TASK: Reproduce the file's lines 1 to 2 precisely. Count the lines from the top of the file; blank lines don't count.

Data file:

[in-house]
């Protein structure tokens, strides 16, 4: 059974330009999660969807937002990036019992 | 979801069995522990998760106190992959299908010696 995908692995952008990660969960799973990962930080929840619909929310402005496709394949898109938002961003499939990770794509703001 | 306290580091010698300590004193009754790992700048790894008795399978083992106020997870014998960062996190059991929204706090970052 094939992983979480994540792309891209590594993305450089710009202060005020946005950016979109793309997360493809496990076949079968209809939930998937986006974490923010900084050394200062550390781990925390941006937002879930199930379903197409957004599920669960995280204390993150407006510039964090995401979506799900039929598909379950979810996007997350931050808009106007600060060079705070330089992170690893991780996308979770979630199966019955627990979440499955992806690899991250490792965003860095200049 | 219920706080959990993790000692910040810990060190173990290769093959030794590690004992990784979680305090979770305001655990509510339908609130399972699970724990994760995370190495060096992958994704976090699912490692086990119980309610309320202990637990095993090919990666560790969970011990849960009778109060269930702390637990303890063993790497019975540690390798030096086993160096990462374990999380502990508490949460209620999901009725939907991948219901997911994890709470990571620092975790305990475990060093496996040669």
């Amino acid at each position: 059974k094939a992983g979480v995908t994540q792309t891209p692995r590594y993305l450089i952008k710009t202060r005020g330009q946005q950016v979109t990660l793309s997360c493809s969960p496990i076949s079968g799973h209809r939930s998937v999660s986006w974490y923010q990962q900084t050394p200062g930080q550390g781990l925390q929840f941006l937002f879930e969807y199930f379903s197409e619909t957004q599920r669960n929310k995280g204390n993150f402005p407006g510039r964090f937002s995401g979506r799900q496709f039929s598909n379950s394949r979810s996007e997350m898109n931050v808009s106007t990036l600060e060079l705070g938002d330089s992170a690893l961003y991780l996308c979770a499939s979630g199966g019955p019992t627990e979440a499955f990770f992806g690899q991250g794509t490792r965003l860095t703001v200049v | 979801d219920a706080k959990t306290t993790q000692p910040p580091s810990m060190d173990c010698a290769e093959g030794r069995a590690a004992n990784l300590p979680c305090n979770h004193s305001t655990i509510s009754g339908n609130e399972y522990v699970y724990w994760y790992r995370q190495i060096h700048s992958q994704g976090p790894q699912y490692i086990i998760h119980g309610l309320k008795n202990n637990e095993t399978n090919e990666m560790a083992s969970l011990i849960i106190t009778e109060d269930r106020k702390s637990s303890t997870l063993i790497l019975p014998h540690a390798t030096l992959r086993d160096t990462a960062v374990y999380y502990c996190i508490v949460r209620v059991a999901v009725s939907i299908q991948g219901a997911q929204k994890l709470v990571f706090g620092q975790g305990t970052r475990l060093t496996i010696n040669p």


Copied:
[in-house]
């Protein structure tokens, strides 16, 4: 059974330009999660969807937002990036019992 | 979801069995522990998760106190992959299908010696 995908692995952008990660969960799973990962930080929840619909929310402005496709394949898109938002961003499939990770794509703001 | 306290580091010698300590004193009754790992700048790894008795399978083992106020997870014998960062996190059991929204706090970052 094939992983979480994540792309891209590594993305450089710009202060005020946005950016979109793309997360493809496990076949079968209809939930998937986006974490923010900084050394200062550390781990925390941006937002879930199930379903197409957004599920669960995280204390993150407006510039964090995401979506799900039929598909379950979810996007997350931050808009106007600060060079705070330089992170690893991780996308979770979630199966019955627990979440499955992806690899991250490792965003860095200049 | 219920706080959990993790000692910040810990060190173990290769093959030794590690004992990784979680305090979770305001655990509510339908609130399972699970724990994760995370190495060096992958994704976090699912490692086990119980309610309320202990637990095993090919990666560790969970011990849960009778109060269930702390637990303890063993790497019975540690390798030096086993160096990462374990999380502990508490949460209620999901009725939907991948219901997911994890709470990571620092975790305990475990060093496996040669």